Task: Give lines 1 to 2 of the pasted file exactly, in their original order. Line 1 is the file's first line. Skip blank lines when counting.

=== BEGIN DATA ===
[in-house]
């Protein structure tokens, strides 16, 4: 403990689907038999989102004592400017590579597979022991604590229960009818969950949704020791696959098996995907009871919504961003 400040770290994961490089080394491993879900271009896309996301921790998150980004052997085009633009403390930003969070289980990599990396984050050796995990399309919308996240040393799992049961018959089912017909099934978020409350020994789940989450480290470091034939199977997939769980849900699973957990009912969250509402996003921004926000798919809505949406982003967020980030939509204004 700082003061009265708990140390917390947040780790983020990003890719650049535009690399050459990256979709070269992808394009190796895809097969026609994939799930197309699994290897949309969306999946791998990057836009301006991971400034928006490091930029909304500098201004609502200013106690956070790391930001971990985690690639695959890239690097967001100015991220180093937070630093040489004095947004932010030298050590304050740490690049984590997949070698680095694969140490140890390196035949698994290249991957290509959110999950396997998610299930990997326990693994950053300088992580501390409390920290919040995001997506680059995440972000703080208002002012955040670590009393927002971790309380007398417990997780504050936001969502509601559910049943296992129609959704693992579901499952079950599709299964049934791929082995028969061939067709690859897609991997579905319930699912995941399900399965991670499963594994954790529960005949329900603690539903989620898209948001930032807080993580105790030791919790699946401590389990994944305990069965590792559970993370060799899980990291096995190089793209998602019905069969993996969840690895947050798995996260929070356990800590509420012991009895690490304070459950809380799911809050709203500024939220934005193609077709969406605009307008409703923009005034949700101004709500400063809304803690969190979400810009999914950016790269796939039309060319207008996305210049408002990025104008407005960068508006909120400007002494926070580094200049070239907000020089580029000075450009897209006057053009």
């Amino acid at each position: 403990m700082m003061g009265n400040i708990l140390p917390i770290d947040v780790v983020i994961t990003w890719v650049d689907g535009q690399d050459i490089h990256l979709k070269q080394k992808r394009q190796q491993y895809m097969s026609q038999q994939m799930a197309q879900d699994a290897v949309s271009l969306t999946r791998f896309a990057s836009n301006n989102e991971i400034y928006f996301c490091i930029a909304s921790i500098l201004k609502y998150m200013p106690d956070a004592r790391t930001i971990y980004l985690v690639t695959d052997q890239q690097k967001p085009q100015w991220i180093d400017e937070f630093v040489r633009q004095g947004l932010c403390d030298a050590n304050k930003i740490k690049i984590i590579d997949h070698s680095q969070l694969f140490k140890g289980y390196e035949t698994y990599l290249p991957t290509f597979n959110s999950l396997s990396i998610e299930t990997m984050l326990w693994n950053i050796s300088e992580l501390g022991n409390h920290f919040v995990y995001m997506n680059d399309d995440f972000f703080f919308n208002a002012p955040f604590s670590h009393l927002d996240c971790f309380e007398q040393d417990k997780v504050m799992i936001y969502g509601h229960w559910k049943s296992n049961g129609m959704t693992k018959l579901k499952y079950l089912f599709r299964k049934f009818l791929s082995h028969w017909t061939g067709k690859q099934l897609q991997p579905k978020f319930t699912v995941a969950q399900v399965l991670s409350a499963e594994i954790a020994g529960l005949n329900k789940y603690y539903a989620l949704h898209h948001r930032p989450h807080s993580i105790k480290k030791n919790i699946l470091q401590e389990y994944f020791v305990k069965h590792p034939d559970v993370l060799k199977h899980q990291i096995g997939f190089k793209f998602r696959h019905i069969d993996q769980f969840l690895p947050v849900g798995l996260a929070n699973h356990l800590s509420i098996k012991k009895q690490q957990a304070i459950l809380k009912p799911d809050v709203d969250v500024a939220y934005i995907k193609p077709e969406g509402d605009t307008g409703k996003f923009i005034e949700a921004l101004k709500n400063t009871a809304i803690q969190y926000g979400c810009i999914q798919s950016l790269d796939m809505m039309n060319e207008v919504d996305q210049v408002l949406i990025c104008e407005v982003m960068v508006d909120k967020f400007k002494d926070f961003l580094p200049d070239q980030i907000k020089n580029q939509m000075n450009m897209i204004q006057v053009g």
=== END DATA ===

[in-house]
């Protein structure tokens, strides 16, 4: 403990689907038999989102004592400017590579597979022991604590229960009818969950949704020791696959098996995907009871919504961003 400040770290994961490089080394491993879900271009896309996301921790998150980004052997085009633009403390930003969070289980990599990396984050050796995990399309919308996240040393799992049961018959089912017909099934978020409350020994789940989450480290470091034939199977997939769980849900699973957990009912969250509402996003921004926000798919809505949406982003967020980030939509204004 700082003061009265708990140390917390947040780790983020990003890719650049535009690399050459990256979709070269992808394009190796895809097969026609994939799930197309699994290897949309969306999946791998990057836009301006991971400034928006490091930029909304500098201004609502200013106690956070790391930001971990985690690639695959890239690097967001100015991220180093937070630093040489004095947004932010030298050590304050740490690049984590997949070698680095694969140490140890390196035949698994290249991957290509959110999950396997998610299930990997326990693994950053300088992580501390409390920290919040995001997506680059995440972000703080208002002012955040670590009393927002971790309380007398417990997780504050936001969502509601559910049943296992129609959704693992579901499952079950599709299964049934791929082995028969061939067709690859897609991997579905319930699912995941399900399965991670499963594994954790529960005949329900603690539903989620898209948001930032807080993580105790030791919790699946401590389990994944305990069965590792559970993370060799899980990291096995190089793209998602019905069969993996969840690895947050798995996260929070356990800590509420012991009895690490304070459950809380799911809050709203500024939220934005193609077709969406605009307008409703923009005034949700101004709500400063809304803690969190979400810009999914950016790269796939039309060319207008996305210049408002990025104008407005960068508006909120400007002494926070580094200049070239907000020089580029000075450009897209006057053009």